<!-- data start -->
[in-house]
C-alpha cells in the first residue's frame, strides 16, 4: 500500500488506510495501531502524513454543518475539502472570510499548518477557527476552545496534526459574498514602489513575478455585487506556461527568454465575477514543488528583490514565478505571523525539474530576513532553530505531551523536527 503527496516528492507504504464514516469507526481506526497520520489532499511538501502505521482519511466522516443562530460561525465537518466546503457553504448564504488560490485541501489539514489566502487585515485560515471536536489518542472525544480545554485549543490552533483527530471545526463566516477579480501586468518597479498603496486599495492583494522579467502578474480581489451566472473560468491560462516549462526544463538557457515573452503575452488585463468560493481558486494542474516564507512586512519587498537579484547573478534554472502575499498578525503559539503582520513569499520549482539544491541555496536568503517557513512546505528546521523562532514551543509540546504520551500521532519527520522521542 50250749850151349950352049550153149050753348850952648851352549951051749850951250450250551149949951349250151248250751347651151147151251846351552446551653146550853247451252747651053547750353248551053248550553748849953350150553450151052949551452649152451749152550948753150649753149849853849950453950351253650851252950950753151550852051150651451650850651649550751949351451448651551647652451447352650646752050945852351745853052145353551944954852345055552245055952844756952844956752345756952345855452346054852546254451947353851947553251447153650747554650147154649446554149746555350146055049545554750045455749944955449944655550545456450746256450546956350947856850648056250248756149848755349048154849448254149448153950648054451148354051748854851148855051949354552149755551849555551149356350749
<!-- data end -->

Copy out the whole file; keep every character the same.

[in-house]
C-alpha cells in the first residue's frame, strides 16, 4: 500500500488506510495501531502524513454543518475539502472570510499548518477557527476552545496534526459574498514602489513575478455585487506556461527568454465575477514543488528583490514565478505571523525539474530576513532553530505531551523536527 503527496516528492507504504464514516469507526481506526497520520489532499511538501502505521482519511466522516443562530460561525465537518466546503457553504448564504488560490485541501489539514489566502487585515485560515471536536489518542472525544480545554485549543490552533483527530471545526463566516477579480501586468518597479498603496486599495492583494522579467502578474480581489451566472473560468491560462516549462526544463538557457515573452503575452488585463468560493481558486494542474516564507512586512519587498537579484547573478534554472502575499498578525503559539503582520513569499520549482539544491541555496536568503517557513512546505528546521523562532514551543509540546504520551500521532519527520522521542 50250749850151349950352049550153149050753348850952648851352549951051749850951250450250551149949951349250151248250751347651151147151251846351552446551653146550853247451252747651053547750353248551053248550553748849953350150553450151052949551452649152451749152550948753150649753149849853849950453950351253650851252950950753151550852051150651451650850651649550751949351451448651551647652451447352650646752050945852351745853052145353551944954852345055552245055952844756952844956752345756952345855452346054852546254451947353851947553251447153650747554650147154649446554149746555350146055049545554750045455749944955449944655550545456450746256450546956350947856850648056250248756149848755349048154849448254149448153950648054451148354051748854851148855051949354552149755551849555551149356350749